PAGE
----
The Moderating Role of Need For Cognition and Counterfactual Thinking on Product Evaluation

Counterfactual thinking (CFT) refers to the process of reflecting on past events and simulating alternative possible outcomes. This research reports two studies exploring CFT. Experiment 1 finds that after exposure to a purchase failure, CFT encourages high need for cognition (NFC) individuals to engage in downward CFT, resulting in more positive product evaluations. Low NFC individuals invoke upward CFT after exposure to a purchase failure, resulting in lower product evaluations. By contrast, after experiencing a satisfying purchase, respondents’ product evaluations were unaffected by their processing propensity. Experiment 2 provides an extension of experiment 1 and explores the process that underlies these effects.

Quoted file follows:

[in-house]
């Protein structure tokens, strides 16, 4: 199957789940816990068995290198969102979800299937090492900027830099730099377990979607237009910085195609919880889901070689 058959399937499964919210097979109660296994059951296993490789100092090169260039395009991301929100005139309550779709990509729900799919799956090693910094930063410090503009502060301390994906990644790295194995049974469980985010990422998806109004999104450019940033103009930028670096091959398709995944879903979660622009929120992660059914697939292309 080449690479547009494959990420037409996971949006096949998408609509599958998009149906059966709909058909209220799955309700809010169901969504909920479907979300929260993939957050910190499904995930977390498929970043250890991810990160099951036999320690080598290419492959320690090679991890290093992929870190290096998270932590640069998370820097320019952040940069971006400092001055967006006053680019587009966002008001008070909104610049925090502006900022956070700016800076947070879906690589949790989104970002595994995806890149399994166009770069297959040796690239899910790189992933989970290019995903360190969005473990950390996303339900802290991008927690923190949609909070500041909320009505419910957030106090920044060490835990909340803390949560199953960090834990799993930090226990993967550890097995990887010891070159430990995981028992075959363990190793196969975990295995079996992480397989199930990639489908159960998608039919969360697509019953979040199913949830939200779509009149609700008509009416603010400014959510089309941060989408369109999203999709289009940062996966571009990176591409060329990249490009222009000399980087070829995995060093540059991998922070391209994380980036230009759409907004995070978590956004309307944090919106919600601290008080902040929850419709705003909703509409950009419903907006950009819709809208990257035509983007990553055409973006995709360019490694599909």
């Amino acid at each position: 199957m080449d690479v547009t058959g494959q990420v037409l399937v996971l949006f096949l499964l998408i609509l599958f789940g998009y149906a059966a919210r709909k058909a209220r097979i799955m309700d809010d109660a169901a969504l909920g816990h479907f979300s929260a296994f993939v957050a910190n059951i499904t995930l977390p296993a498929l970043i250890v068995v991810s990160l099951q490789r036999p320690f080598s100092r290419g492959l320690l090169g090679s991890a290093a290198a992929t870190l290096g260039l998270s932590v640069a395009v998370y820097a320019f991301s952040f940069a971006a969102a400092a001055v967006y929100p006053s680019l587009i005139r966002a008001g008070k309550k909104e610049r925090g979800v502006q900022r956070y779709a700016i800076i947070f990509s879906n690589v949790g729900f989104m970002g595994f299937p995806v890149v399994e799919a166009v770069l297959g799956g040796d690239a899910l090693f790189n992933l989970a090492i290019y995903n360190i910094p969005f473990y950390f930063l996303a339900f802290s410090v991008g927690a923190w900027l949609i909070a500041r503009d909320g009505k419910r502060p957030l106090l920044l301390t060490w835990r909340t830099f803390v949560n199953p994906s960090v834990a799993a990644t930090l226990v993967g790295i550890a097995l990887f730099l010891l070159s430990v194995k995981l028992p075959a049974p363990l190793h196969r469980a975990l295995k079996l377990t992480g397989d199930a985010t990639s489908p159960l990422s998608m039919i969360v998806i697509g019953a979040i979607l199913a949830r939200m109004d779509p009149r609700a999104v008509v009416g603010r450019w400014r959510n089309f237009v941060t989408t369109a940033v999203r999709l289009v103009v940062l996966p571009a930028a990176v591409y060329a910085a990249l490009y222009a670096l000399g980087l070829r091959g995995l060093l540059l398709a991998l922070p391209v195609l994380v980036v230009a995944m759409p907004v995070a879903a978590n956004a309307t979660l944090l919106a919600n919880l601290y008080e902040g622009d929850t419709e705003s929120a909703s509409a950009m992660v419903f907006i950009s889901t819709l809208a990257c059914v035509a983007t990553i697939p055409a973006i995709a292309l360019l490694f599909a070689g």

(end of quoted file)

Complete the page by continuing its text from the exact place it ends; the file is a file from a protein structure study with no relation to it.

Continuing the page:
Citation:

Kai-Yu Wang, Minli Liang, and Laura Peracchio (2007) ,"The Moderating Role of Need For Cognition and Counterfactual Thinking on Product Evaluation", in NA - Advances in Consumer Research Volume 34, eds. Gavan Fitzsimons and Vicki Morwitz, Duluth, MN : Association for Consumer Research, Pages: 233-234.

Authors

Kai-Yu Wang, University of Wisconsin--Milwaukee, U.S.A.
Minli Liang, University of Wisconsin--Milwaukee, U.S.A.
Laura Peracchio, University of Wisconsin--Milwaukee, U.S.A.



Volume

NA - Advances in Consumer Research Volume 34 | 2007



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